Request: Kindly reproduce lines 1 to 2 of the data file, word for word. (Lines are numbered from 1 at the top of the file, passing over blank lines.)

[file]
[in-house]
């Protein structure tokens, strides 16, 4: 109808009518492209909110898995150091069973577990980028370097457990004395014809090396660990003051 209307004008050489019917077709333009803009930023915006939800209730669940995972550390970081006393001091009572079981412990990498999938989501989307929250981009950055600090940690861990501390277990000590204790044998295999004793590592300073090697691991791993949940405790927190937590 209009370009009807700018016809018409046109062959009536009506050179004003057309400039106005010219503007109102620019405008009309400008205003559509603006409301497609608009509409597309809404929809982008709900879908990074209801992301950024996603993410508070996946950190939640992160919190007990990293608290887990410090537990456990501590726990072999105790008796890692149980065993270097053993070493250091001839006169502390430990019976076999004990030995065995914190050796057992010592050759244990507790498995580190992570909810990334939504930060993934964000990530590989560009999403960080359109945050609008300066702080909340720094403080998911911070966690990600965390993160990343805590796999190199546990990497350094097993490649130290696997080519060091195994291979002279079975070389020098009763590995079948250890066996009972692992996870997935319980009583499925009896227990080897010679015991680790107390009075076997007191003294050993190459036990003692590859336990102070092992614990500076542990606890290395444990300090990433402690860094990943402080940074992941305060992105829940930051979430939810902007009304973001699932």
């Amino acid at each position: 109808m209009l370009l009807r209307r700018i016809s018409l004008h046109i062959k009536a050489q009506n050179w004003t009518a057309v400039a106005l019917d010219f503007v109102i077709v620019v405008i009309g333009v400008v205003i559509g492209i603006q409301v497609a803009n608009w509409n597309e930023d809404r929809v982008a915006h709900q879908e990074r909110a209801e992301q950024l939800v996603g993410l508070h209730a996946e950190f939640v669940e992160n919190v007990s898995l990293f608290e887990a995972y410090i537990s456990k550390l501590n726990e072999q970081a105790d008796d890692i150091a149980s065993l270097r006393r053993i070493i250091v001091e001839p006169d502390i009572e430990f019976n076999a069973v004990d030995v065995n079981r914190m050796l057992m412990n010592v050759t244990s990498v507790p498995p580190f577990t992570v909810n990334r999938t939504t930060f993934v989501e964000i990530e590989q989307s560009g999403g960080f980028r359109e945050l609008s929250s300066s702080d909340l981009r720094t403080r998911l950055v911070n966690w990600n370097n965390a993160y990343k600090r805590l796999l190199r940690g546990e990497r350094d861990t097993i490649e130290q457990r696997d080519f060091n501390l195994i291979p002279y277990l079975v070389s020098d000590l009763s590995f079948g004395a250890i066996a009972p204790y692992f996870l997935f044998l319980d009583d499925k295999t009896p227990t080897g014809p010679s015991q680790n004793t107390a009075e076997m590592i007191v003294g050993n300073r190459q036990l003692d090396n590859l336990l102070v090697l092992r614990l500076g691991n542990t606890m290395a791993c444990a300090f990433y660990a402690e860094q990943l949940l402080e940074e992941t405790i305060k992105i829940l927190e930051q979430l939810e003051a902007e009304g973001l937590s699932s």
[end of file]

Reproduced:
[in-house]
């Protein structure tokens, strides 16, 4: 109808009518492209909110898995150091069973577990980028370097457990004395014809090396660990003051 209307004008050489019917077709333009803009930023915006939800209730669940995972550390970081006393001091009572079981412990990498999938989501989307929250981009950055600090940690861990501390277990000590204790044998295999004793590592300073090697691991791993949940405790927190937590 209009370009009807700018016809018409046109062959009536009506050179004003057309400039106005010219503007109102620019405008009309400008205003559509603006409301497609608009509409597309809404929809982008709900879908990074209801992301950024996603993410508070996946950190939640992160919190007990990293608290887990410090537990456990501590726990072999105790008796890692149980065993270097053993070493250091001839006169502390430990019976076999004990030995065995914190050796057992010592050759244990507790498995580190992570909810990334939504930060993934964000990530590989560009999403960080359109945050609008300066702080909340720094403080998911911070966690990600965390993160990343805590796999190199546990990497350094097993490649130290696997080519060091195994291979002279079975070389020098009763590995079948250890066996009972692992996870997935319980009583499925009896227990080897010679015991680790107390009075076997007191003294050993190459036990003692590859336990102070092992614990500076542990606890290395444990300090990433402690860094990943402080940074992941305060992105829940930051979430939810902007009304973001699932």